Then we are called to line number 2. I talk with James, a young man who’s curly hairfair skin clearly tells he’s from the northern part of Kenya, but he has given a fully Kamba name. I ask if he gave his real name. He says yes, why not. I chuckle inside. Yeah right, James Mutinda Musyoka*! We’re taken to court, called out,led to the front of the courtroom…did I say front? Those stairs lead to quite some dingy cells in the basement!
The men are taken to one place, more like huddledforced in. I am the only lady. So I am taken to my own cell. I decide to ask the cop what’s going to happen. Surprisingly, he’s kind to me,explains very well. That’s when it hits me that this is nasty. I huffsnuff, then compose myself. I had earlier sent a flimsy message to the office, “Caught up in town, I don’t know when I’ll be through here then I’ll come.” Lol. I ‘d thought by 9 I’d be out, go to the office,let the day go on as usual, without anyone knowing what had happened. Hehehe.
So I text my familyoffice with the most accurate news possible. I try to keep it simple. I’m not sure they can contain their concern. This flow of loveprayer would keep me textedcalled all day. What concern! Rupert (my hubby), his dad, his mum, his sister, my mum, my boss, my colleagues,my friend who would end up bailing me out. My baby sister sends the funniest text messages,I decide to play along. No need to dampen her evidently humorously happy day. And no responding to work or other messages. That can be done later.
The writing on the wall
I read the walls, hee, the stuff written there, I cannot write here hope to keep my job (or church membership). I don’t want to stand next to a wall. I can’t lean. So I clutch at my handbag,begin to imagine PaulSilas rejoicing in such a place. The huge, moist crack on the floor gets my attention. That’s where that hockey player developed his skills in his mindemerged a hero. John Bunyan penned Pilgrim’s Progress in such a place. Nelson Mandela believed in his cause in such a terrible place. And this is where people grow mad or wise reflecting on their lives. So I decide I’m going to think good thoughts, invest in my life,not worry. Now I’m getting lonely. If there was company at least I’d have an idea of what really happens in here.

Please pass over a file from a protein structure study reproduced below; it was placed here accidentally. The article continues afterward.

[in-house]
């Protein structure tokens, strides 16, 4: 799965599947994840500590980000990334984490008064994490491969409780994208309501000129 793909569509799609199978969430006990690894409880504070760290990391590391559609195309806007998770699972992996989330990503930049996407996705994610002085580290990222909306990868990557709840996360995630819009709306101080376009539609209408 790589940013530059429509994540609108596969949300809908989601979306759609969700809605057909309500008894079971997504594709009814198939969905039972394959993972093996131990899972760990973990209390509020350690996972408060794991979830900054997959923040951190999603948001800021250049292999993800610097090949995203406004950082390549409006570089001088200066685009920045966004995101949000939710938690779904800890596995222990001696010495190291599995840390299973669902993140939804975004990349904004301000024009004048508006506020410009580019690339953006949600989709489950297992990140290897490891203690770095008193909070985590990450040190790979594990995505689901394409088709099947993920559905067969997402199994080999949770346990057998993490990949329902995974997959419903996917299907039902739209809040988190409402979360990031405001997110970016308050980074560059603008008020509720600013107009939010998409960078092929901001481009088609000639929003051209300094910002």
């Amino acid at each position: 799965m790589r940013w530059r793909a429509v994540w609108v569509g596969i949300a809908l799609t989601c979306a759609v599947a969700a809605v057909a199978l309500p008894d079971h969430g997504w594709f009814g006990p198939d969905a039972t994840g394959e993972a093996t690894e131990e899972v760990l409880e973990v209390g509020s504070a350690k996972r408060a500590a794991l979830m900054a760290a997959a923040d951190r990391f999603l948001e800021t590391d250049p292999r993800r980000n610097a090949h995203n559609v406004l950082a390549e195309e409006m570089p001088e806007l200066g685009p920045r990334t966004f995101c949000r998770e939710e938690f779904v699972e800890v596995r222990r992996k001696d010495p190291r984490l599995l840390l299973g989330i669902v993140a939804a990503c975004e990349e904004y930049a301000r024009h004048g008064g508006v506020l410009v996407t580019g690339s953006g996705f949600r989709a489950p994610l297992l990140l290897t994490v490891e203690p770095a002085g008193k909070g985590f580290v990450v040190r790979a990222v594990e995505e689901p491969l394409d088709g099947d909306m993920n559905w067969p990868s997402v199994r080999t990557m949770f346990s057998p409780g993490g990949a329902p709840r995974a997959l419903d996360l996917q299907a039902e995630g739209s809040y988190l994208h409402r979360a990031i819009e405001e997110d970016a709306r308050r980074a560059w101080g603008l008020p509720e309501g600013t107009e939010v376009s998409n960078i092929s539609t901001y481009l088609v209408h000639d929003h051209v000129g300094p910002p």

I decide it’s better to read, but I’m frightened by the thought ‘cause I don’t want to be harassed for it. I don’t want to double or triple my bail.. I wonder if the men will break out from their cell come do the unthinkable. And the cops? Gosh, the stories I’ve heard. What if they bring equally weird lady-jailees? Smile. I decided to anyway read, after all, it’s my time I’m wasting or investing. I’m glad I’m reading because it talks about Eph. 2:8, how God has saved us through grace. Gosh, God must have shown to us so much grace, to deserve such harsh punishment (ok, much worse) but instead he offers us love. And then He gives us salvation from hell – much worse cells with no ventilationfull of darkness, firegreat stench. I am grateful for salvation.
Fire in the basement